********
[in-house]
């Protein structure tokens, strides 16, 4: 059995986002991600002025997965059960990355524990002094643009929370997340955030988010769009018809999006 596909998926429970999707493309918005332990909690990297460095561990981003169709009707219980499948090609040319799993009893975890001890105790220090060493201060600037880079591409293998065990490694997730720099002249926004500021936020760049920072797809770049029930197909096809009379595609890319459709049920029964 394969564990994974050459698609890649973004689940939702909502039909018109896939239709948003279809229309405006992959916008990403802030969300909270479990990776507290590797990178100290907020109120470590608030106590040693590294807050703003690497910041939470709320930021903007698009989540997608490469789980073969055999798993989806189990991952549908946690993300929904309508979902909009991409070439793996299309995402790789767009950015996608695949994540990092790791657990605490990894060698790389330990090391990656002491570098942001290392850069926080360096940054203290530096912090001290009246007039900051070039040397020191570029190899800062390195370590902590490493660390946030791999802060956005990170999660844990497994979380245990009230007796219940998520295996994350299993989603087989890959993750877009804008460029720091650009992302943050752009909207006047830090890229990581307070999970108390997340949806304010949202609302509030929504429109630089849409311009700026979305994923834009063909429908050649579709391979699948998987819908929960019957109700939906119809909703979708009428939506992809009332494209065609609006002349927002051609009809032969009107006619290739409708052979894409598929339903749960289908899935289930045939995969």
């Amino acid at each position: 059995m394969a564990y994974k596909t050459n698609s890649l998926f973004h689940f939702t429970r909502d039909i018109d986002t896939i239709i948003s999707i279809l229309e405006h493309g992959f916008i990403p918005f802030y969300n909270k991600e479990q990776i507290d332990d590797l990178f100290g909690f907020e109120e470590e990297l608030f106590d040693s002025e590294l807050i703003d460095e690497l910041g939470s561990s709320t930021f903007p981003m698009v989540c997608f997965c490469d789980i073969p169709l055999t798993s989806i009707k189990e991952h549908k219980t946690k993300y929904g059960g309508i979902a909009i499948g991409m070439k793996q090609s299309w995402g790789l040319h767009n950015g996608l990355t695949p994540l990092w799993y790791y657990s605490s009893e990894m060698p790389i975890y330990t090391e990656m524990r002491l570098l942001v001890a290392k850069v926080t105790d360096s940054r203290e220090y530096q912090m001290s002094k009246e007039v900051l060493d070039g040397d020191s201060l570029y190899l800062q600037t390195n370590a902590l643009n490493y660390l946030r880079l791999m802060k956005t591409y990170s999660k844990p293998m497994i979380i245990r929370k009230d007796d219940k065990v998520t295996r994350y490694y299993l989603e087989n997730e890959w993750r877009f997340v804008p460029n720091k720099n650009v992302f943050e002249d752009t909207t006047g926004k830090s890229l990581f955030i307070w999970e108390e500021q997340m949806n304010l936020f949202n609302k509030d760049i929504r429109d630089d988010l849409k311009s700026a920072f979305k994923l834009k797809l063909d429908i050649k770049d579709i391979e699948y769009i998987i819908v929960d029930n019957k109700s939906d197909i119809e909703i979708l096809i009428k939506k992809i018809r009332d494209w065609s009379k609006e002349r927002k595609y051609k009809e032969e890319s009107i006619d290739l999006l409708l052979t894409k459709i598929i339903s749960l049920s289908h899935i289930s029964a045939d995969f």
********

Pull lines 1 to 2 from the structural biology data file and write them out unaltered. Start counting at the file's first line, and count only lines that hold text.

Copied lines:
[in-house]
């Protein structure tokens, strides 16, 4: 059995986002991600002025997965059960990355524990002094643009929370997340955030988010769009018809999006 596909998926429970999707493309918005332990909690990297460095561990981003169709009707219980499948090609040319799993009893975890001890105790220090060493201060600037880079591409293998065990490694997730720099002249926004500021936020760049920072797809770049029930197909096809009379595609890319459709049920029964 394969564990994974050459698609890649973004689940939702909502039909018109896939239709948003279809229309405006992959916008990403802030969300909270479990990776507290590797990178100290907020109120470590608030106590040693590294807050703003690497910041939470709320930021903007698009989540997608490469789980073969055999798993989806189990991952549908946690993300929904309508979902909009991409070439793996299309995402790789767009950015996608695949994540990092790791657990605490990894060698790389330990090391990656002491570098942001290392850069926080360096940054203290530096912090001290009246007039900051070039040397020191570029190899800062390195370590902590490493660390946030791999802060956005990170999660844990497994979380245990009230007796219940998520295996994350299993989603087989890959993750877009804008460029720091650009992302943050752009909207006047830090890229990581307070999970108390997340949806304010949202609302509030929504429109630089849409311009700026979305994923834009063909429908050649579709391979699948998987819908929960019957109700939906119809909703979708009428939506992809009332494209065609609006002349927002051609009809032969009107006619290739409708052979894409598929339903749960289908899935289930045939995969």